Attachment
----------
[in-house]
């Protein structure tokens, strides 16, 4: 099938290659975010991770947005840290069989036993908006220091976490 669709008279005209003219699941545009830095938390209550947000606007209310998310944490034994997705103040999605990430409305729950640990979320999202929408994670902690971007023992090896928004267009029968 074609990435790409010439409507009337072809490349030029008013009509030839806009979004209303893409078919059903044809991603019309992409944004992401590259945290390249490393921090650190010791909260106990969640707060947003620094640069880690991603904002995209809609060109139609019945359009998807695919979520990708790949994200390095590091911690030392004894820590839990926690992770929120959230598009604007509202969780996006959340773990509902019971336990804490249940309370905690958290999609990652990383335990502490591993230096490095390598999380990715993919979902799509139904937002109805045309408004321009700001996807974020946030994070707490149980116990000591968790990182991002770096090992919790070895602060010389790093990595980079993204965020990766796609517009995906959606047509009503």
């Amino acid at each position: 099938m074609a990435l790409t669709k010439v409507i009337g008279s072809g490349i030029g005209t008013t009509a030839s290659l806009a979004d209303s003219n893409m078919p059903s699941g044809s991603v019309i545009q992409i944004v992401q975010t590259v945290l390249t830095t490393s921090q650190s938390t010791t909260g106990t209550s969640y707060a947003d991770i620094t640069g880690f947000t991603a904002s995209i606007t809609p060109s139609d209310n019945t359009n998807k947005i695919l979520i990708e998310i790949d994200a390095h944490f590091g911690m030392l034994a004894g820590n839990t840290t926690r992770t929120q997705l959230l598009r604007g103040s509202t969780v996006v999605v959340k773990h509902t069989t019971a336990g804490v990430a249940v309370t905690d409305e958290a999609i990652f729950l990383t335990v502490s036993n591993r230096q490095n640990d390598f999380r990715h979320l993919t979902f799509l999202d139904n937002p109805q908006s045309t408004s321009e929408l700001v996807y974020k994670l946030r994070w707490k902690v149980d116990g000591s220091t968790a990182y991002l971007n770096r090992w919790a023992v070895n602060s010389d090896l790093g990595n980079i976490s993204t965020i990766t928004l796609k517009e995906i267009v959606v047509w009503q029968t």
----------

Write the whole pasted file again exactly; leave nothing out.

[in-house]
């Protein structure tokens, strides 16, 4: 099938290659975010991770947005840290069989036993908006220091976490 669709008279005209003219699941545009830095938390209550947000606007209310998310944490034994997705103040999605990430409305729950640990979320999202929408994670902690971007023992090896928004267009029968 074609990435790409010439409507009337072809490349030029008013009509030839806009979004209303893409078919059903044809991603019309992409944004992401590259945290390249490393921090650190010791909260106990969640707060947003620094640069880690991603904002995209809609060109139609019945359009998807695919979520990708790949994200390095590091911690030392004894820590839990926690992770929120959230598009604007509202969780996006959340773990509902019971336990804490249940309370905690958290999609990652990383335990502490591993230096490095390598999380990715993919979902799509139904937002109805045309408004321009700001996807974020946030994070707490149980116990000591968790990182991002770096090992919790070895602060010389790093990595980079993204965020990766796609517009995906959606047509009503």
């Amino acid at each position: 099938m074609a990435l790409t669709k010439v409507i009337g008279s072809g490349i030029g005209t008013t009509a030839s290659l806009a979004d209303s003219n893409m078919p059903s699941g044809s991603v019309i545009q992409i944004v992401q975010t590259v945290l390249t830095t490393s921090q650190s938390t010791t909260g106990t209550s969640y707060a947003d991770i620094t640069g880690f947000t991603a904002s995209i606007t809609p060109s139609d209310n019945t359009n998807k947005i695919l979520i990708e998310i790949d994200a390095h944490f590091g911690m030392l034994a004894g820590n839990t840290t926690r992770t929120q997705l959230l598009r604007g103040s509202t969780v996006v999605v959340k773990h509902t069989t019971a336990g804490v990430a249940v309370t905690d409305e958290a999609i990652f729950l990383t335990v502490s036993n591993r230096q490095n640990d390598f999380r990715h979320l993919t979902f799509l999202d139904n937002p109805q908006s045309t408004s321009e929408l700001v996807y974020k994670l946030r994070w707490k902690v149980d116990g000591s220091t968790a990182y991002l971007n770096r090992w919790a023992v070895n602060s010389d090896l790093g990595n980079i976490s993204t965020i990766t928004l796609k517009e995906i267009v959606v047509w009503q029968t």